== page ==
Expressions used in Everyday Spoken English in Social and Professional contexts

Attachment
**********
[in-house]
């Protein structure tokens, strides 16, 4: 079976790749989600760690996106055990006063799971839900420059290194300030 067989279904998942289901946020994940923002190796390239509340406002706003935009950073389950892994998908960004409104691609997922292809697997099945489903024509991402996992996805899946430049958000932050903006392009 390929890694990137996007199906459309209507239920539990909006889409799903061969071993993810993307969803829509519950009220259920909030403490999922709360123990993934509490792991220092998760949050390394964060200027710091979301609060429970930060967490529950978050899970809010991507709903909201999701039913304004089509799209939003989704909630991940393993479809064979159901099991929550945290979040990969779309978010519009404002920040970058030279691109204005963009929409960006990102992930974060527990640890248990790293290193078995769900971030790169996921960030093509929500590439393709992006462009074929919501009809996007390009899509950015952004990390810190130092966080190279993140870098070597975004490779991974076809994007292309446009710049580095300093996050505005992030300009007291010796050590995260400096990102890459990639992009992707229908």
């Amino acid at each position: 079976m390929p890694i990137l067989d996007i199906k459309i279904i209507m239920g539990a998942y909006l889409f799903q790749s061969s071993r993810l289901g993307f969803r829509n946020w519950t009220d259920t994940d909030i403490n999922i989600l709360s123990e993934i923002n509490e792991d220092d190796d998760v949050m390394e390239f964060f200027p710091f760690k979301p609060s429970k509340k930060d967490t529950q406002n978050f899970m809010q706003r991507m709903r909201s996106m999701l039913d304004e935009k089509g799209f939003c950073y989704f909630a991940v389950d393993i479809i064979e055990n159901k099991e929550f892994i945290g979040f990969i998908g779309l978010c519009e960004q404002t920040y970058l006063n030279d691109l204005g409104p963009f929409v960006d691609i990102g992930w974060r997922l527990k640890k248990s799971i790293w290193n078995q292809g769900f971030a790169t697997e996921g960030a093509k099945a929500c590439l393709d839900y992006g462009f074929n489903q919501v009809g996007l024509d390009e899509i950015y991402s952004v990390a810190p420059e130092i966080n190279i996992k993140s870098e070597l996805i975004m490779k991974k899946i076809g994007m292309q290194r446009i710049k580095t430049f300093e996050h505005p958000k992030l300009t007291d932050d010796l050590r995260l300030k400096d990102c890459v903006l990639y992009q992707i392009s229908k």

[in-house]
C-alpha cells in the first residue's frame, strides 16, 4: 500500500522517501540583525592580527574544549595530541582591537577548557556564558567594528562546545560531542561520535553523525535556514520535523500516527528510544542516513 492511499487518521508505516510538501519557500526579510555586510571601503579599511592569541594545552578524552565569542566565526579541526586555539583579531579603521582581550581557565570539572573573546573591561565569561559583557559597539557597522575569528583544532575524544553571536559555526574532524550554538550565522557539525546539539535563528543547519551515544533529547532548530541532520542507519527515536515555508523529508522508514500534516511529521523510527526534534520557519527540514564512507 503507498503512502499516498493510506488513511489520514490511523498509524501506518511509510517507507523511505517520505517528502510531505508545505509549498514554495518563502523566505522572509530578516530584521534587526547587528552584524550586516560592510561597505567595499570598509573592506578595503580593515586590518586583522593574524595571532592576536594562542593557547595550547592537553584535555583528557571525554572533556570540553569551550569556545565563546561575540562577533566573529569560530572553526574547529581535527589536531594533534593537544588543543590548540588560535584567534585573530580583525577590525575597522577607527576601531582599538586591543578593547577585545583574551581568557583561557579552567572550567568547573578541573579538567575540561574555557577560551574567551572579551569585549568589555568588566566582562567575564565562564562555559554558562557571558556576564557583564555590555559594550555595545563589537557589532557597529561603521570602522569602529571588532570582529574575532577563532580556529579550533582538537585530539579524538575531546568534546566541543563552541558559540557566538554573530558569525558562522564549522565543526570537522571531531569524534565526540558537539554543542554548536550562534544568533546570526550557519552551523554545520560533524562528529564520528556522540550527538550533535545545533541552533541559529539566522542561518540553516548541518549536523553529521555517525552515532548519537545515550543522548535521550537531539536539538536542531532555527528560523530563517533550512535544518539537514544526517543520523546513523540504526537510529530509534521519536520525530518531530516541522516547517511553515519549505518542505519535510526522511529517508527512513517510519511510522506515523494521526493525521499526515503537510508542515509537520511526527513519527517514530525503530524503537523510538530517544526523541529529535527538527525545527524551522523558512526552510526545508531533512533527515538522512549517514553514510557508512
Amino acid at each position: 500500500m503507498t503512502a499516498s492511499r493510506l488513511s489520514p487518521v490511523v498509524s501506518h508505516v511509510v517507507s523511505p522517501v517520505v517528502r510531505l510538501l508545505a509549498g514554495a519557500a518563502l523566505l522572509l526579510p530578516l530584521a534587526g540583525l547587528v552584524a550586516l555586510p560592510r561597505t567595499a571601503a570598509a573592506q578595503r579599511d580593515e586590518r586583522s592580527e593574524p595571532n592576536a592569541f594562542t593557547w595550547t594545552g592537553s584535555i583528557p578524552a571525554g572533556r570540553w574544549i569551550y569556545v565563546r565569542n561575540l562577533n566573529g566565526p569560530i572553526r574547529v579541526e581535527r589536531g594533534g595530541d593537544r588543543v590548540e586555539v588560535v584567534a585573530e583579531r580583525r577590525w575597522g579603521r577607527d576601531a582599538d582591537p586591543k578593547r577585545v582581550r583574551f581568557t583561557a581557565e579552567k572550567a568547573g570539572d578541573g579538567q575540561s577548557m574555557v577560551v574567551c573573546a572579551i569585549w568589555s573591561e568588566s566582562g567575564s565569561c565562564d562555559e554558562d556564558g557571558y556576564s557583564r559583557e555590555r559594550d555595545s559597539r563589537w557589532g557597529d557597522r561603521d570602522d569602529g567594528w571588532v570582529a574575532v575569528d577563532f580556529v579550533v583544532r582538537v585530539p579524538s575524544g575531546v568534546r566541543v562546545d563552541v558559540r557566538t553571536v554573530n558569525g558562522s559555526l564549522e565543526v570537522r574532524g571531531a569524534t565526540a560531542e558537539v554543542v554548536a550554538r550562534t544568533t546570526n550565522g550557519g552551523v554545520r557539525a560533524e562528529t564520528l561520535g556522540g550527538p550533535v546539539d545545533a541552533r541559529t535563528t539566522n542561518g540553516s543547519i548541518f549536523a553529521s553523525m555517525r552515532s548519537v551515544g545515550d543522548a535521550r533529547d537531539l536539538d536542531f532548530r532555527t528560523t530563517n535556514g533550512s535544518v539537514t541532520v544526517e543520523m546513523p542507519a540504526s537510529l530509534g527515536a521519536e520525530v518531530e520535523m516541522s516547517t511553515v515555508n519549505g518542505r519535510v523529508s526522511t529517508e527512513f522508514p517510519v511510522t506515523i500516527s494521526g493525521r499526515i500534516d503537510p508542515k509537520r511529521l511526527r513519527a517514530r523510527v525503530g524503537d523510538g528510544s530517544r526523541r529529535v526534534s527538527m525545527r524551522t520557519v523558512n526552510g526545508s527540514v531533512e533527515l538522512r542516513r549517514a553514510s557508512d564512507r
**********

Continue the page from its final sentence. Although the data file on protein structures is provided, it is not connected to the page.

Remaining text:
The idiom 'take a load off' means to sit down and relax. A load is a burden or something heavy that you carry. This idiom comes from the full expression to 'take the load off your feet' which refers to how your feet feel heavy after walking for a long time. When you invite someone to 'take a load off' you are suggesting that they take a rest. The idiom 'take the weight off', is similar in meaning and can be used to talk about taking a break or a rest from a physical weight or to unload a mental burden or to be relieved of a concern or worry. So you can say "that news has taken the weight of my mind". How 'to take the edge off' something means to lessen the amount or intensity of an unpleasant feeling or emotion. This is an idiom used often with medication, drugs and alcohol to describe their dulling effects on the mind and body. "I had a drink after the accident to take the edge off."